The Guilt of Relief
….or something along those lines.
“Relief” is sort of a fuzzy place to be in grief. For those who even have the ability to say it out loud, they certainly can’t say it without following with an explanation as to why a decent human being could ever be “relieved” that someone they love has died.
The fact is, having someone we love get diagnosed with a disease, suffer with its symptoms and ultimately die is one of the most traumatic things we can witness and experience. And as we watch this loved one lose every fundamental ability during an especially long illness, we may find ourselves wishing it would end.
But why is this such a strange concept? When we have struggled at other points in our lives, didn’t we find we could freely express that we wanted it to be over? Wasn’t voicing our relief at the end almost always considered acceptable?
Understanding the Guilt of Relief
Finding relief on the other side of loss is nothing to feel guilty about, and certainly not something that should be hidden or require an explanation. It does not mean that we have less care or love for the person who is gone. It doesn’t mean that the pain we feel is any softer or lasts for a shorter amount of time.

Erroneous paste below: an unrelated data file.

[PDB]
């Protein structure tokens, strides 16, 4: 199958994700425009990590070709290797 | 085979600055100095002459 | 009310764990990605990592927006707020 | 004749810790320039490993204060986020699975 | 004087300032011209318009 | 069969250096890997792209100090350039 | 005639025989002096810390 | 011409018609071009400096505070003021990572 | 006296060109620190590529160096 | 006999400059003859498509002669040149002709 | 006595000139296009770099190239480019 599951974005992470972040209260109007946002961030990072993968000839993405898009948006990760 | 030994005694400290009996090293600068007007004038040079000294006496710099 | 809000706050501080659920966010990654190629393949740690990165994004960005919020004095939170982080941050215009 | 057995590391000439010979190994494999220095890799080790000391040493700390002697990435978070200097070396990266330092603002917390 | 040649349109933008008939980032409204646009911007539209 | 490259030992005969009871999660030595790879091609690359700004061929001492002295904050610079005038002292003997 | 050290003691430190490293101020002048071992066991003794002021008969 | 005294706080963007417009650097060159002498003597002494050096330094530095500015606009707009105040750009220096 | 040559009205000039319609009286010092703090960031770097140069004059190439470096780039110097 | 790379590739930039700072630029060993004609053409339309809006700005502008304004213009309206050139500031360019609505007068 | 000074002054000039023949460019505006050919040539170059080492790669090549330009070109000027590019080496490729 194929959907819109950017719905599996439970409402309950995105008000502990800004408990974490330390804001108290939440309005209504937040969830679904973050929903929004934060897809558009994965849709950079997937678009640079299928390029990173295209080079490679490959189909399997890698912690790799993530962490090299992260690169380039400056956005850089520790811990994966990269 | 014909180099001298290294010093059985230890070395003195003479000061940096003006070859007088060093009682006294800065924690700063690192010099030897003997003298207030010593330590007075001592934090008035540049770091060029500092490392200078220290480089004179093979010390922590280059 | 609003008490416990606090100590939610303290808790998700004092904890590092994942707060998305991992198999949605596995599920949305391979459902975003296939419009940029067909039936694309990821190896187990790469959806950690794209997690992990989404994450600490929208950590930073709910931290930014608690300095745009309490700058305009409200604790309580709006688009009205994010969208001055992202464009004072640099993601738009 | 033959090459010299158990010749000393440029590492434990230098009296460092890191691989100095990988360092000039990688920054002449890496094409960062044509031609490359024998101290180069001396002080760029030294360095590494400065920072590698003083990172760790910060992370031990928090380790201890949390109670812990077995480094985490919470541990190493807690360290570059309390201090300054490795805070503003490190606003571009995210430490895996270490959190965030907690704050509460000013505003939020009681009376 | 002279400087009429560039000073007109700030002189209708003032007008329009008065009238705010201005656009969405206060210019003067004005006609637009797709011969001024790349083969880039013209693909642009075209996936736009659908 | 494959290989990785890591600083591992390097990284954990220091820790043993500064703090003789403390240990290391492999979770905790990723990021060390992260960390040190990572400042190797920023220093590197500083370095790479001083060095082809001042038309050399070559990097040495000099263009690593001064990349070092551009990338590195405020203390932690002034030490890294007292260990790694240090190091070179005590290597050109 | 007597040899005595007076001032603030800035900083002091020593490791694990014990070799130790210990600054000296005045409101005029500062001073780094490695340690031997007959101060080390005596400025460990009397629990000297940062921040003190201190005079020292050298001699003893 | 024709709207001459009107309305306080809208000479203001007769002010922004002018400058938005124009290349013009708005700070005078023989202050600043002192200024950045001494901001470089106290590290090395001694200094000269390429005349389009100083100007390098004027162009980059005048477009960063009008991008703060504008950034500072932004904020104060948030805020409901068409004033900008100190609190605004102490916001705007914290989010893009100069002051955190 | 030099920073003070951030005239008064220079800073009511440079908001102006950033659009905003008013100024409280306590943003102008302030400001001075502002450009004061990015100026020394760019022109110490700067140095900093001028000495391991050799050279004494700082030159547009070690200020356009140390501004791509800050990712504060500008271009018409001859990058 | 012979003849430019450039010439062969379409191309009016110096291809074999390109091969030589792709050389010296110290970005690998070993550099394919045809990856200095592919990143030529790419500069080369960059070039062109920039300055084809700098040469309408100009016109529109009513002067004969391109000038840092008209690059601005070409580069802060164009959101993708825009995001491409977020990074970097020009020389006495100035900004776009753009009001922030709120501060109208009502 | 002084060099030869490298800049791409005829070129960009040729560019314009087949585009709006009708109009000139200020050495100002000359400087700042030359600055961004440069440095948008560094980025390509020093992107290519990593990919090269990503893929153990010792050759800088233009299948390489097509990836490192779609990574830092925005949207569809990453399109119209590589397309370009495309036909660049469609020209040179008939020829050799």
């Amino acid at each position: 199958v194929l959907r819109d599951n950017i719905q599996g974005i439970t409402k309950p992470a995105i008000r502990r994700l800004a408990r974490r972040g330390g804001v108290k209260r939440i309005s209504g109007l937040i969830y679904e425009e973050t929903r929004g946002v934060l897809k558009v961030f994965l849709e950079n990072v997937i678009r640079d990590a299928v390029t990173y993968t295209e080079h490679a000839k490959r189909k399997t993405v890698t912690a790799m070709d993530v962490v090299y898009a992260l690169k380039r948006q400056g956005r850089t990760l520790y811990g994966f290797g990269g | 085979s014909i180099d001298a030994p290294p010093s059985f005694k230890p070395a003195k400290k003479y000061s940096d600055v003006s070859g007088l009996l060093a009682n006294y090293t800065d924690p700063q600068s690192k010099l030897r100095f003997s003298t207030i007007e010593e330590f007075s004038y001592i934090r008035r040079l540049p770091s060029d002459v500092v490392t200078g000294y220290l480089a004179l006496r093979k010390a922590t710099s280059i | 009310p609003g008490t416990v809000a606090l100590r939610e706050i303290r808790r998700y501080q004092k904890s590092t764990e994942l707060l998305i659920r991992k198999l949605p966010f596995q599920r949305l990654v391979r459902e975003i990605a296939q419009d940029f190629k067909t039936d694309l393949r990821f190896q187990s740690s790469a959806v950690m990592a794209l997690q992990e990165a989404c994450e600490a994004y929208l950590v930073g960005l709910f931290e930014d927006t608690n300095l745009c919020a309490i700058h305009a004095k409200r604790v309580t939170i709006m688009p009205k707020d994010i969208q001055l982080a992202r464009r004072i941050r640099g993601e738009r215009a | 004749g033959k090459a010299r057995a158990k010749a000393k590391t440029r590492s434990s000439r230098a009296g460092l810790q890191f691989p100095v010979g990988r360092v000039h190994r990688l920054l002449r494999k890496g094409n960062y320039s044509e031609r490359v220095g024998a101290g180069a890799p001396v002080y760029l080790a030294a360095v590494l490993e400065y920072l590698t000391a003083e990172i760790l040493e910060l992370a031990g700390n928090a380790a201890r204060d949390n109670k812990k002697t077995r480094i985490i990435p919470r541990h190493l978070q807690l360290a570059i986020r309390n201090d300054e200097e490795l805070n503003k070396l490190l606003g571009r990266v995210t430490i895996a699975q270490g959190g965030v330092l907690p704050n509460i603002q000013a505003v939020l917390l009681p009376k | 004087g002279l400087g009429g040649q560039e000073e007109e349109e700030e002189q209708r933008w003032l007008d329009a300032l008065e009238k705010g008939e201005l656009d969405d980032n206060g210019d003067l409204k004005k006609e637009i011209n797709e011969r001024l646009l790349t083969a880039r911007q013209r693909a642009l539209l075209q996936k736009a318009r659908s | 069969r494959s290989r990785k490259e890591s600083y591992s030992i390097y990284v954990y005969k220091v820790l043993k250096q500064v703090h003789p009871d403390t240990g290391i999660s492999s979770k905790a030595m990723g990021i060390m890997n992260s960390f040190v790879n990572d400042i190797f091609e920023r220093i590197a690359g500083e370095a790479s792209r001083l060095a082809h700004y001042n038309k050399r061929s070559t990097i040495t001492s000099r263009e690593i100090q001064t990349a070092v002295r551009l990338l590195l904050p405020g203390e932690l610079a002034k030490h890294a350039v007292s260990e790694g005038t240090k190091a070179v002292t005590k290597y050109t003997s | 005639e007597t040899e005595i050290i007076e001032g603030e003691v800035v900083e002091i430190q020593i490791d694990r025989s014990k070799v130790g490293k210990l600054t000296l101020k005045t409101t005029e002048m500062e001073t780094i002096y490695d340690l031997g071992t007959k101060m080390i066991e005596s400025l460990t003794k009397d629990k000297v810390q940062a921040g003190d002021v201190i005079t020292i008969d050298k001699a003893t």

Even amongst grievers this may feel like a unique emotion, especially compared to those who lost a loved one suddenly or whose loved one died at a younger age.
Bottom line, it’s a complicated part of the grieving process that leaves a person with a conflict of emotions that can be hard to shake. And if it’s something we feel we can’t share, say out loud, or even admit to ourselves, it can be especially isolating.
So, while very few parts of the grieving process could ever be considered simple, in this particular case a subtle shift in perspective could be what makes the difference.
When speaking to someone who reluctantly admits to feeling this “guilt of relief” following the loss of a loved one, I offer one simple idea:
“You are not relieved that your loved one has died. Instead, you are relieved that a time in your life (and theirs), that has been consumed with stress, uncertainty and suffering, is now over.”
Give it a try. See if this change in perspective can make a difference. Don’t make this process any harder than it has to be and let yourself off the hook when you can.
You have been through one of the most difficult and challenging experiences a person can endure. If you are able to feel even a small sense of relief, it is not something to hide, but to embrace.